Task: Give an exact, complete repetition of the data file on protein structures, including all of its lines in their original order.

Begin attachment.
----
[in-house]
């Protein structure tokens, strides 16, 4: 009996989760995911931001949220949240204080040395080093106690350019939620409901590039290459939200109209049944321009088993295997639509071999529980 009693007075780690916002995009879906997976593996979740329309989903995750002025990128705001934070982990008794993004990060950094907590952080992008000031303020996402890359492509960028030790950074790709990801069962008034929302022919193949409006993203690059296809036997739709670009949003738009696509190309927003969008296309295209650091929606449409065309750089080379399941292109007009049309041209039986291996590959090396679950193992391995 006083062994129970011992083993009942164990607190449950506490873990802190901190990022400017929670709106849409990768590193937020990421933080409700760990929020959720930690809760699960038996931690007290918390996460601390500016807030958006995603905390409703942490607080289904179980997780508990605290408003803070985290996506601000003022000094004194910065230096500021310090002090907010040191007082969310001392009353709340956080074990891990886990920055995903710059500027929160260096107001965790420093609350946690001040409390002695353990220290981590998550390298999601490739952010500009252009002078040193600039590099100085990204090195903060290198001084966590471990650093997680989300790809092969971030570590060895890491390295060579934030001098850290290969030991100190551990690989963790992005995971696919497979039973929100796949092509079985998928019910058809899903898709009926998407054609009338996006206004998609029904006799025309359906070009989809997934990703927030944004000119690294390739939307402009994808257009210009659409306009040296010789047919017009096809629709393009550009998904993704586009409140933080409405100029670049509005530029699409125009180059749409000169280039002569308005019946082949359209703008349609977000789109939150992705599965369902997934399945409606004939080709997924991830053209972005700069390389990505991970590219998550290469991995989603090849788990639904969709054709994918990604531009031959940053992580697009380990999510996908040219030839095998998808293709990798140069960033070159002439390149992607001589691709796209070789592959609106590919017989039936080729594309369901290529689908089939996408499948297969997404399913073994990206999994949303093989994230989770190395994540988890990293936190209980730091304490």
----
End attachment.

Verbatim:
[in-house]
């Protein structure tokens, strides 16, 4: 009996989760995911931001949220949240204080040395080093106690350019939620409901590039290459939200109209049944321009088993295997639509071999529980 009693007075780690916002995009879906997976593996979740329309989903995750002025990128705001934070982990008794993004990060950094907590952080992008000031303020996402890359492509960028030790950074790709990801069962008034929302022919193949409006993203690059296809036997739709670009949003738009696509190309927003969008296309295209650091929606449409065309750089080379399941292109007009049309041209039986291996590959090396679950193992391995 006083062994129970011992083993009942164990607190449950506490873990802190901190990022400017929670709106849409990768590193937020990421933080409700760990929020959720930690809760699960038996931690007290918390996460601390500016807030958006995603905390409703942490607080289904179980997780508990605290408003803070985290996506601000003022000094004194910065230096500021310090002090907010040191007082969310001392009353709340956080074990891990886990920055995903710059500027929160260096107001965790420093609350946690001040409390002695353990220290981590998550390298999601490739952010500009252009002078040193600039590099100085990204090195903060290198001084966590471990650093997680989300790809092969971030570590060895890491390295060579934030001098850290290969030991100190551990690989963790992005995971696919497979039973929100796949092509079985998928019910058809899903898709009926998407054609009338996006206004998609029904006799025309359906070009989809997934990703927030944004000119690294390739939307402009994808257009210009659409306009040296010789047919017009096809629709393009550009998904993704586009409140933080409405100029670049509005530029699409125009180059749409000169280039002569308005019946082949359209703008349609977000789109939150992705599965369902997934399945409606004939080709997924991830053209972005700069390389990505991970590219998550290469991995989603090849788990639904969709054709994918990604531009031959940053992580697009380990999510996908040219030839095998998808293709990798140069960033070159002439390149992607001589691709796209070789592959609106590919017989039936080729594309369901290529689908089939996408499948297969997404399913073994990206999994949303093989994230989770190395994540988890990293936190209980730091304490």